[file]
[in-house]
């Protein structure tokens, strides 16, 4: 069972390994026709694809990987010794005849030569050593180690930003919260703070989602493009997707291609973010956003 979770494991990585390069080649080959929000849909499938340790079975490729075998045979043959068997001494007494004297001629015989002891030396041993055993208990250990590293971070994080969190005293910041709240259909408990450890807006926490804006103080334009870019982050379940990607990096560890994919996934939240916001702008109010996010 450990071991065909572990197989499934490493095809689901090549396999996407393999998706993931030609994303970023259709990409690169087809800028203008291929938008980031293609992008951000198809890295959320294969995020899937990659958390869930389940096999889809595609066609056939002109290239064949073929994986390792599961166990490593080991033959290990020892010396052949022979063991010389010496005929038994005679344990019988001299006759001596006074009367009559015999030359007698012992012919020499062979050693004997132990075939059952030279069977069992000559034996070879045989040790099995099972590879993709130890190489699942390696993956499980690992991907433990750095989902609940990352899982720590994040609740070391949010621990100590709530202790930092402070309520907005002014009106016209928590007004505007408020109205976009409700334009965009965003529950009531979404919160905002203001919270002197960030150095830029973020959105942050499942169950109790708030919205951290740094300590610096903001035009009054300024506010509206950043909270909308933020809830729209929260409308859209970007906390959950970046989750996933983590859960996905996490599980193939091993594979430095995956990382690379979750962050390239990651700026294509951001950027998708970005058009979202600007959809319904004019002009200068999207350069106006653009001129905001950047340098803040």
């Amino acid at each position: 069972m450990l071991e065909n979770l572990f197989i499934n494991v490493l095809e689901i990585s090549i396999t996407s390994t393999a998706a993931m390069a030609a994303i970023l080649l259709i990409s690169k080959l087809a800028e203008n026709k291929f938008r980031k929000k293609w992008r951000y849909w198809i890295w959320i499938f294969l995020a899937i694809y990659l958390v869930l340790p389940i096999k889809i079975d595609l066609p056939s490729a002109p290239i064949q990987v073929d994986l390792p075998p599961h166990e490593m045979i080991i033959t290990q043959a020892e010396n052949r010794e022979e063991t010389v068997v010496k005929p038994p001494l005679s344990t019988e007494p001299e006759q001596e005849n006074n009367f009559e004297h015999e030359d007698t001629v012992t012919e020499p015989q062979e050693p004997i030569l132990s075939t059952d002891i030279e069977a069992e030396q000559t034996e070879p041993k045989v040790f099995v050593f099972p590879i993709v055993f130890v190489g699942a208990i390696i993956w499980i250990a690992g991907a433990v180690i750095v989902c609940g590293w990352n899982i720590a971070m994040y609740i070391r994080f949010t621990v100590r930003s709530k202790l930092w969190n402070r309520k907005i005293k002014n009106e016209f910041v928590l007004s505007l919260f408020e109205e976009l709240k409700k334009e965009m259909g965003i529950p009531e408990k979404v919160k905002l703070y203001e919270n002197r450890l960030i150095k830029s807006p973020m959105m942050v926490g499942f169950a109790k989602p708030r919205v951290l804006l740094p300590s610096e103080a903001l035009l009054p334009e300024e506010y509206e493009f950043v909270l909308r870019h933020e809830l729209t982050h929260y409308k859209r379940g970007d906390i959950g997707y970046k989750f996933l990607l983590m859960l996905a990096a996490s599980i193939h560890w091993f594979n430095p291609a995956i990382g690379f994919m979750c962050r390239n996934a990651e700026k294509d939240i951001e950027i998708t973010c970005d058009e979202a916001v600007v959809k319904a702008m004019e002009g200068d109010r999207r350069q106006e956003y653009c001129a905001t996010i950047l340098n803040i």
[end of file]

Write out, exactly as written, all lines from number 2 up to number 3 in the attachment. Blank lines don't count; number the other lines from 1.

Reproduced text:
């Protein structure tokens, strides 16, 4: 069972390994026709694809990987010794005849030569050593180690930003919260703070989602493009997707291609973010956003 979770494991990585390069080649080959929000849909499938340790079975490729075998045979043959068997001494007494004297001629015989002891030396041993055993208990250990590293971070994080969190005293910041709240259909408990450890807006926490804006103080334009870019982050379940990607990096560890994919996934939240916001702008109010996010 450990071991065909572990197989499934490493095809689901090549396999996407393999998706993931030609994303970023259709990409690169087809800028203008291929938008980031293609992008951000198809890295959320294969995020899937990659958390869930389940096999889809595609066609056939002109290239064949073929994986390792599961166990490593080991033959290990020892010396052949022979063991010389010496005929038994005679344990019988001299006759001596006074009367009559015999030359007698012992012919020499062979050693004997132990075939059952030279069977069992000559034996070879045989040790099995099972590879993709130890190489699942390696993956499980690992991907433990750095989902609940990352899982720590994040609740070391949010621990100590709530202790930092402070309520907005002014009106016209928590007004505007408020109205976009409700334009965009965003529950009531979404919160905002203001919270002197960030150095830029973020959105942050499942169950109790708030919205951290740094300590610096903001035009009054300024506010509206950043909270909308933020809830729209929260409308859209970007906390959950970046989750996933983590859960996905996490599980193939091993594979430095995956990382690379979750962050390239990651700026294509951001950027998708970005058009979202600007959809319904004019002009200068999207350069106006653009001129905001950047340098803040």
């Amino acid at each position: 069972m450990l071991e065909n979770l572990f197989i499934n494991v490493l095809e689901i990585s090549i396999t996407s390994t393999a998706a993931m390069a030609a994303i970023l080649l259709i990409s690169k080959l087809a800028e203008n026709k291929f938008r980031k929000k293609w992008r951000y849909w198809i890295w959320i499938f294969l995020a899937i694809y990659l958390v869930l340790p389940i096999k889809i079975d595609l066609p056939s490729a002109p290239i064949q990987v073929d994986l390792p075998p599961h166990e490593m045979i080991i033959t290990q043959a020892e010396n052949r010794e022979e063991t010389v068997v010496k005929p038994p001494l005679s344990t019988e007494p001299e006759q001596e005849n006074n009367f009559e004297h015999e030359d007698t001629v012992t012919e020499p015989q062979e050693p004997i030569l132990s075939t059952d002891i030279e069977a069992e030396q000559t034996e070879p041993k045989v040790f099995v050593f099972p590879i993709v055993f130890v190489g699942a208990i390696i993956w499980i250990a690992g991907a433990v180690i750095v989902c609940g590293w990352n899982i720590a971070m994040y609740i070391r994080f949010t621990v100590r930003s709530k202790l930092w969190n402070r309520k907005i005293k002014n009106e016209f910041v928590l007004s505007l919260f408020e109205e976009l709240k409700k334009e965009m259909g965003i529950p009531e408990k979404v919160k905002l703070y203001e919270n002197r450890l960030i150095k830029s807006p973020m959105m942050v926490g499942f169950a109790k989602p708030r919205v951290l804006l740094p300590s610096e103080a903001l035009l009054p334009e300024e506010y509206e493009f950043v909270l909308r870019h933020e809830l729209t982050h929260y409308k859209r379940g970007d906390i959950g997707y970046k989750f996933l990607l983590m859960l996905a990096a996490s599980i193939h560890w091993f594979n430095p291609a995956i990382g690379f994919m979750c962050r390239n996934a990651e700026k294509d939240i951001e950027i998708t973010c970005d058009e979202a916001v600007v959809k319904a702008m004019e002009g200068d109010r999207r350069q106006e956003y653009c001129a905001t996010i950047l340098n803040i």